Effectively the act benefited the middle classes, who were now given an electoral voice in parliament, while the working classes were largely ignored, causing widespread anger and resentment for the act, and all those it benefited. The huge number of working classes wanted to be represented, and the act was yet more salt in the wound. If you were to gather up dates for the most widespread Chartist appreciation in Britain and put this on a graph alongside the economies peaks and troughs, the results would no doubt roughly mirror each other. For Chartism excelled during times of economic disturbance, particularly the late 30’s. This ran alongside the blossoming industrialisation of Britain, areas such as Stockport and Cheshire undergoing radical change were often the strongest supports of Chartism.
In agreement with these views, source 5 similarly points out that the crisis “did not destroy the political balance at home”. These idea can be backed up by the fact that the Conservatives won the following election in 1959, whilst being lead by Eden’s replacement, Harold Macmillan in 1957; during this time the conservatives were far more affluent and popular than the labour party. Moreover, evidence for lack of political effect grows, as source 5 argues that Eden stepped down as Prime minister “as a result of ill health” rather that being removed from power due to the outcome of Suez. Arguments for his ill health can be supported as Eden lived on a mixture of pills to control his pain as he had never properly recovered from an operation in 1953, and following doctor’s advice to rest, went on holiday in Jamaica. Furthermore, with the help of R.A Butler and Heath, Macmillan quickly took control of the party and began the recovery process for the problems caused by Suez.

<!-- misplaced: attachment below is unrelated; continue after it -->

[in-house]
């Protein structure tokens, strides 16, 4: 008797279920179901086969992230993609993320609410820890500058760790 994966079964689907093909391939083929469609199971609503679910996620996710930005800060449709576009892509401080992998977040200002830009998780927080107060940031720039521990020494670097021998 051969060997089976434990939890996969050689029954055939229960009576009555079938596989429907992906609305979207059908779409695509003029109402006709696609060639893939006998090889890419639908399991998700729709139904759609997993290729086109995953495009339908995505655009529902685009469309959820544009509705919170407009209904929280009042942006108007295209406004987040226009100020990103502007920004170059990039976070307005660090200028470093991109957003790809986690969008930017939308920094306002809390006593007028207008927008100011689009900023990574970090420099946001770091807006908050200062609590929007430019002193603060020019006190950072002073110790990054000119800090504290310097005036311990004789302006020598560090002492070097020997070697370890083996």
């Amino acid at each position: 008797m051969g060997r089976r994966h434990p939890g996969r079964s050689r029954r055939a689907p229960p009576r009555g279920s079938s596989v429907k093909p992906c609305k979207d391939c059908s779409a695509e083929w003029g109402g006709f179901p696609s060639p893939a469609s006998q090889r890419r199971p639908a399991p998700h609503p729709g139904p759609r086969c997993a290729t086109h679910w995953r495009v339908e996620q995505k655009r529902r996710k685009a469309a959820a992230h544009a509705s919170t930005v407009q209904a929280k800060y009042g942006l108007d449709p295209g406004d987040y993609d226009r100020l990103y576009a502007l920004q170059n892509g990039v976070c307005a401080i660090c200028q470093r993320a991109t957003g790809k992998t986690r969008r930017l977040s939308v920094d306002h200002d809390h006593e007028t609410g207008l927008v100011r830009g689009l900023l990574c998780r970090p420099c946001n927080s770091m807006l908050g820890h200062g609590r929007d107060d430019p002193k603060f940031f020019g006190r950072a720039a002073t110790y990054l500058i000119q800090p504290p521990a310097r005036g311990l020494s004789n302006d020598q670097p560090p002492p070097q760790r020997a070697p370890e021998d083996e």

This can be seen when looking at the two most powerful Prime Ministers in the post war era; Thatcher and Blair were in differing ways removed from their parties. Both Prime Ministers won three general elections and aspired to stay in office longer than they were able to. Thatcher faced a leadership challenge from within her party and while Heseltine got less votes than her, her cabinet made it clear to her that she had lost authority and that she should resign. She went on to describe this as ‘treachery with a smile upon its face’. Slightly less dramatically, Tony Blair faced a large rebellion in September 2006 led by ministers such as Tom Watson that forced him to promise to step down after a year had passed.
After 3 months, Clinton finally sent in aid and troops, yet faced a mass amount of criticisms for their non-response to the genocide, as his actions were deemed ‘too little, too late’. These two international policy failures were important as it made Clinton appear to be indecisive in international issues, making him a dovish President and as a result of this, the president’s disapproval ratings raised to 49% from 38% at the beginning of the year, highlighting his inexperience and weakness as a President. On the other hand, Clinton did have some international policy successes, most notably through